Technology and democracy: rebuilding from the bottom-up

Technology and democracy: rebuilding from the bottom-up

Technology and democracy: rebuilding from the bottom-up
Tuesday 22 September 2020, 12.30pm to 1.30pm BST
Past event
Past event
Tuesday 22 September 2020, 12.30pm to 1.30pm BST
  • Hay Festival

Photo by Drew Beamer on Unsplash

Photo by Drew Beamer on Unsplash

In partnership with the Hay Festival
Open to: 
Alumni and guests
Theme: 
Art and culture, Humanities, Science and technology, Social sciences

Democracy is in dire straits around the world and technology is making it worse. But does it have to be that way? This event will be facilitated by Dr Tanya Filer, in conversation with Drs Beth Singler, Ella McPherson Luke Church and Sharath Srinivasan.  

This event is taking place in partnership with The Hay Festival (www.hayfestival.com)

A recording of this session is available to watch on YouTube

Speakers

Dr Tanya Filer

Robinson 2004
Tanya Filer

Dr Tanya Filer leads the Digital State project at the Bennett Institute for Public Policy, Cambridge. Her focus is public sector innovation and digitalisation, on which she has published widely. Tanya teaches on the MPhil in Public Policy and other postgraduate programmes. She sits on the Steering Committee of Cambridge’s Trust and Technology Initiative and Advisory Board, Information Law and Policy Centre, University of London. Tanya is Founder and Director of StateUp, an advisory firm focused on digital innovation with public purpose, and has worked with governments, international organisations, and start-ups in Europe, Latin America, and the Middle East. A British Council fellow in Cyber (2018), Tanya has also held fellowships at Harvard and Yale. 

Dr Beth Singler

Fellow of Homerton
Beth Singler

Dr Beth Singler is the Junior Research Fellow in Artificial Intelligence at Homerton College, University of Cambridge. Beth’s research explores the social, ethical, philosophical, and religious implications of advances in AI and robotics. She has produced documentaries on AI, and the first, ‘Pain in the Machine’, won the 2017 AHRC Best Research Film of the Year award. She was one of the Evening Standard’s Progress 1000 in both 2017 and 2018, and in 2020 she was one of the 21 to Watch. She has spoken at the Hay Festival, the Edinburgh Science Festival, Ars Electronica, and New Scientist Live.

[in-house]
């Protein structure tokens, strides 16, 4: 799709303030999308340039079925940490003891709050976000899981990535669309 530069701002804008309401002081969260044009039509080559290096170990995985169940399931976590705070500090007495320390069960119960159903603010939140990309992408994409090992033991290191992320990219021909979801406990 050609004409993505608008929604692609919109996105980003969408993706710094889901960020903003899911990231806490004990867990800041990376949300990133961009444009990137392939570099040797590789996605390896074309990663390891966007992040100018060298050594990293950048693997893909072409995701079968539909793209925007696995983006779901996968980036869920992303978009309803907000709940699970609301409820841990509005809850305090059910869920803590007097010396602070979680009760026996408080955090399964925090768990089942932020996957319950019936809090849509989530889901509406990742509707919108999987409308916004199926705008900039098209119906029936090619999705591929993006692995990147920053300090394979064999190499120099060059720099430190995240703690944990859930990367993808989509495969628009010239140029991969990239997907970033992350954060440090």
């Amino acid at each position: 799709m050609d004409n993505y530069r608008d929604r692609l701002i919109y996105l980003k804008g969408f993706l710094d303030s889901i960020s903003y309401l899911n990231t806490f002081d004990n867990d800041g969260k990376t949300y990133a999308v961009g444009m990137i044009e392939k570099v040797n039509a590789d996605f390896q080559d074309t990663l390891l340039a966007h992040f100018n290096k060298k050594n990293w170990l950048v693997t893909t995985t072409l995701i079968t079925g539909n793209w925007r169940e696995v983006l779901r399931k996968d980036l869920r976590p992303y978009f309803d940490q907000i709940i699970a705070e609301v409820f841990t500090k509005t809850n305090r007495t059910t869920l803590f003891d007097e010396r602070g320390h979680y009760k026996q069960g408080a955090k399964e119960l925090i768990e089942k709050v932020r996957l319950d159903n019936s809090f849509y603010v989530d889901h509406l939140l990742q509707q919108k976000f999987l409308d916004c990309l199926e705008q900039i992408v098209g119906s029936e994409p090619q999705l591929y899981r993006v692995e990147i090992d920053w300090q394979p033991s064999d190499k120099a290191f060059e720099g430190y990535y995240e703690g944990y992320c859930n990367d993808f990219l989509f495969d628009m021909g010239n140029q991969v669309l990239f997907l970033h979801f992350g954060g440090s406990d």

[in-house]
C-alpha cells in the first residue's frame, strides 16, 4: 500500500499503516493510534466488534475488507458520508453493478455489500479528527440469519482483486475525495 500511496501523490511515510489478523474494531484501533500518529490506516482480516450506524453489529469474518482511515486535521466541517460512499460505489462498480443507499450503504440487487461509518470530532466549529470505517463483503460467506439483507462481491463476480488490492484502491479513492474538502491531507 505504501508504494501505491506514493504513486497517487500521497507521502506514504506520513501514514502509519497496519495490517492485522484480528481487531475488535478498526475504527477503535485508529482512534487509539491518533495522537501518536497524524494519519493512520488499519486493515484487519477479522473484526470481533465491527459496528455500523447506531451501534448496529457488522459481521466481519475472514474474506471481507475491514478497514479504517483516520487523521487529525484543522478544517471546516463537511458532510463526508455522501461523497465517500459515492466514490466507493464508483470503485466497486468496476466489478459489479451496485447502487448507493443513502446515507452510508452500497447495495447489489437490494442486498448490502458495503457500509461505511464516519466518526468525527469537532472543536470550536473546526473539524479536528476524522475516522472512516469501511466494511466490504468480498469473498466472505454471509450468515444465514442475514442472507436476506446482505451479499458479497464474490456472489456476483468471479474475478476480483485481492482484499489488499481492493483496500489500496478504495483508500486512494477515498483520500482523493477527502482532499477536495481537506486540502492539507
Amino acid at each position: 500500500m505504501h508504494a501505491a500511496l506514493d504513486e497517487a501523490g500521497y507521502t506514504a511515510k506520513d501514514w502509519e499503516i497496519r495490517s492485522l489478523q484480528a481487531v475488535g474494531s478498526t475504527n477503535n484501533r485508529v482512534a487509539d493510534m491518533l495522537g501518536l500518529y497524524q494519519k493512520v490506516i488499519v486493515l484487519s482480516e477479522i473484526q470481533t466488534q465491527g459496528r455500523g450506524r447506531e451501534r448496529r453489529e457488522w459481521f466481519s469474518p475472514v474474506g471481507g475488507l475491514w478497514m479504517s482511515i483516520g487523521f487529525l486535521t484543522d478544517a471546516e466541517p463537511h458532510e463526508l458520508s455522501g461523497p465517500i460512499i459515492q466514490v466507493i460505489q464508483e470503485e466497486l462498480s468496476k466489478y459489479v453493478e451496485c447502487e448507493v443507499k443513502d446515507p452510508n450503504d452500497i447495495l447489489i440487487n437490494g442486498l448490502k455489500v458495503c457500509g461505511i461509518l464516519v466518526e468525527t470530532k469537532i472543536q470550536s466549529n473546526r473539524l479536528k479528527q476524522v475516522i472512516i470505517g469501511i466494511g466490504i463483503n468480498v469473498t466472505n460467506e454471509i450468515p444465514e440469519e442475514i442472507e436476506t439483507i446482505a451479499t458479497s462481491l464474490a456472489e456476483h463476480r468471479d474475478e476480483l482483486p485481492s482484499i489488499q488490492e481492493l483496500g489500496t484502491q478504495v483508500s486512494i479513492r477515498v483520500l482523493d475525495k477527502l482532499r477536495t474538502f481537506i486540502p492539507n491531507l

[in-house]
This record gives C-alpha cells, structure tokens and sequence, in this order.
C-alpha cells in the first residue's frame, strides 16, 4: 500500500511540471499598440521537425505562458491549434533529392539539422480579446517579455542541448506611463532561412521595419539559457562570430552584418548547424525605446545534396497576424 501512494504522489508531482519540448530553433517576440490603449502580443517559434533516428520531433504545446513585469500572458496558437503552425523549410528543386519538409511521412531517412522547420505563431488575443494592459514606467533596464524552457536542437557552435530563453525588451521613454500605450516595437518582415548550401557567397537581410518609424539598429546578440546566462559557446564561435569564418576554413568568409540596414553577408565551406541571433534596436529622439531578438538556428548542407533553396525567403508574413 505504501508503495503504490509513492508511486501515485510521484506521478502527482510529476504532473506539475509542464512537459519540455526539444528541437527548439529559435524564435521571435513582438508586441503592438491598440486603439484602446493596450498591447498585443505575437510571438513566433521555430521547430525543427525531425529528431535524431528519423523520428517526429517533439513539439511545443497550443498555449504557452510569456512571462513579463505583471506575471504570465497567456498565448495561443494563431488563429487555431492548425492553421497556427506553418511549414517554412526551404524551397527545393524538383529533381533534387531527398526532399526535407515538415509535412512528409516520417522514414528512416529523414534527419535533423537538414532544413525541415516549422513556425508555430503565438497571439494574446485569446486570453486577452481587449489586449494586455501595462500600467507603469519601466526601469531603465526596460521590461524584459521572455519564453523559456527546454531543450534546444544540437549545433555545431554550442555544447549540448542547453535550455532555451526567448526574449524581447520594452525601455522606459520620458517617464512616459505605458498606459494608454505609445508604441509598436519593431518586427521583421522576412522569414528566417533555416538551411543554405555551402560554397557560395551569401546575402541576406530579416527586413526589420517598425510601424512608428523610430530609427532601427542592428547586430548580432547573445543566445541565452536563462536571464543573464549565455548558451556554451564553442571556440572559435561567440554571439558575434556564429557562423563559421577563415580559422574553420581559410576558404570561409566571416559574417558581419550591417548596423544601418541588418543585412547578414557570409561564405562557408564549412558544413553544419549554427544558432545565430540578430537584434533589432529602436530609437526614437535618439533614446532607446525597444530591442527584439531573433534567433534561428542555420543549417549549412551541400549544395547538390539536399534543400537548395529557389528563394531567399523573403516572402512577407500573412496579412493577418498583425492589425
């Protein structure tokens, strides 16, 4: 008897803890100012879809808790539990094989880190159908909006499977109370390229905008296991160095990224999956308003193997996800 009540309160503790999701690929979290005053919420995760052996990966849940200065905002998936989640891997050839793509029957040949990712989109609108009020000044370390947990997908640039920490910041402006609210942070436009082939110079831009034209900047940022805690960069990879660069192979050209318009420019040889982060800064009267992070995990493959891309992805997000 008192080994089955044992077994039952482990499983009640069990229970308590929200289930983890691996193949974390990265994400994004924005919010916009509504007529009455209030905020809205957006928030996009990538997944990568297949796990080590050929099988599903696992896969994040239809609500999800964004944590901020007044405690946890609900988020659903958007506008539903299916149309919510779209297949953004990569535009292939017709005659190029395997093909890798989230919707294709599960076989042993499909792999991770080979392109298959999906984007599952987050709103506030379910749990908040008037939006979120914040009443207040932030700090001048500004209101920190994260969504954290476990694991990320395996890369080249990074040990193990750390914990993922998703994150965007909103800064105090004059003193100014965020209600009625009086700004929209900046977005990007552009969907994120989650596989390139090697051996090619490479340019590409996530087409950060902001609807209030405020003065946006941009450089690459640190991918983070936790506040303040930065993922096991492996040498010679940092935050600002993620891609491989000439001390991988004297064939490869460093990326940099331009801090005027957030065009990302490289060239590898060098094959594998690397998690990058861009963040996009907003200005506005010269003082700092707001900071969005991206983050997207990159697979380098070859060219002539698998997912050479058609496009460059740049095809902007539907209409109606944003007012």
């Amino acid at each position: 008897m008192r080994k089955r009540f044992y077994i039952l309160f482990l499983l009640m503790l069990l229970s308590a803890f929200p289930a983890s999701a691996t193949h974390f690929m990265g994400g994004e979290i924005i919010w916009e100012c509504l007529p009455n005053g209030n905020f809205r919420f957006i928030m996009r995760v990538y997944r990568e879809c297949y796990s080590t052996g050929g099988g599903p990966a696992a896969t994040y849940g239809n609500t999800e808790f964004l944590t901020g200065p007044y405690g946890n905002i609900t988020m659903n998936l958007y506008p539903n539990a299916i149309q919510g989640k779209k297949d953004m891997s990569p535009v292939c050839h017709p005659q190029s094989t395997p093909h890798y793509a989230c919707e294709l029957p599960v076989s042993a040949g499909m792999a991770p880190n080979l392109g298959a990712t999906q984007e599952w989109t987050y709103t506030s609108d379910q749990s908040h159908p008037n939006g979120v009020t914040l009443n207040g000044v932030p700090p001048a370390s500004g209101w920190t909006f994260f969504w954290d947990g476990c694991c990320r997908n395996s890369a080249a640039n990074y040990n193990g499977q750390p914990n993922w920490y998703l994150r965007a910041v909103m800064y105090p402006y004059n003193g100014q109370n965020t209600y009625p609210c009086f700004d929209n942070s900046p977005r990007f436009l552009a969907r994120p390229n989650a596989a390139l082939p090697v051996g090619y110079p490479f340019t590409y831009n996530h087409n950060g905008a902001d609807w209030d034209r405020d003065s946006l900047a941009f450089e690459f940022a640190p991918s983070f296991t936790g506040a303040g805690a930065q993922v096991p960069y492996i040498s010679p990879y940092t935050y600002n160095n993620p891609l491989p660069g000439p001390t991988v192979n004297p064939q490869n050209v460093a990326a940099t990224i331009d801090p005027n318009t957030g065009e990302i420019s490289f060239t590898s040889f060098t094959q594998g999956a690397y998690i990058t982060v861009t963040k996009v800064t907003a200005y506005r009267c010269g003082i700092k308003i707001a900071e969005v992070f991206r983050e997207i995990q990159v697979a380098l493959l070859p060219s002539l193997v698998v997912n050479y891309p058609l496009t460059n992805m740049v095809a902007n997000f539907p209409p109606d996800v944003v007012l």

Dr Ella McPherson

Fellow of Queens'
Ella McPherson

Dr Ella McPherson is Senior Lecturer in the Sociology of New Media and Digital Technology as well as the Anthony L. Lyster Fellow in Sociology at Queens’ College. She is also Co-Director of the Centre of Governance and Human Rights, where she leads the research theme on human rights in the digital age. At the Department of Sociology, Ella is Director of Undergraduate Education and Coordinator of the MPhil Pathway in Media and Culture. Ella is on the Executive Committee of Cambridge’s Trust and Technology Initiative and leads The Whistle, an academic startup, funded by the ESRC and an EU Research and Innovation Horizon 2020 grant, that aims to support the collection and verification of digital human rights evidence. 

Dr Sharath Srinivasan

Fellow of Kings'
Sharath Srinivasan

Dr Sharath Srinivasan is Co-Director of the University of Cambridge’s Centre of Governance and Human Rights, the David and Elaine Potter Lecturer in the Department of Politics and International Studies, and a Fellow of King’s College, Cambridge. From research at Cambridge on technology, media and politics in Africa, he co-founded Africa’s Voices Foundation, a Kenya-based non-profit that advances governance and social change with new methods for amplifying citizen voice in decision-making. He recently co-founded Katikati with Luke Church (Computer Laboratory), a new initiative for enabling transformative 1-to-1 text conversations in local languages at scale. 

Dr Luke Church

By-Fellow of Churchill
Luke Church

Luke Church is an affiliated lecturer at the Cambridge Computer Laboratory. His research focuses on the design and use of socio-technical systems, which he has applied in a number of contexts from architecture to privacy. Most recently he has supported Africa's Voices Foundation in developing a technical infrastructure for amplifying citizen voice in decision making. In 2020 he co-founded Katikati with Sharath Srinivasan (Politics and International Studies), a new initiative for enabling transformative 1-to-1 text conversations in local languages at scale.

Booking information

Booking for this event is now closed.

Contact

Events Team
Email: 
festival@alumni.cam.ac.uk
Tel: 
+44 (0)1223 332288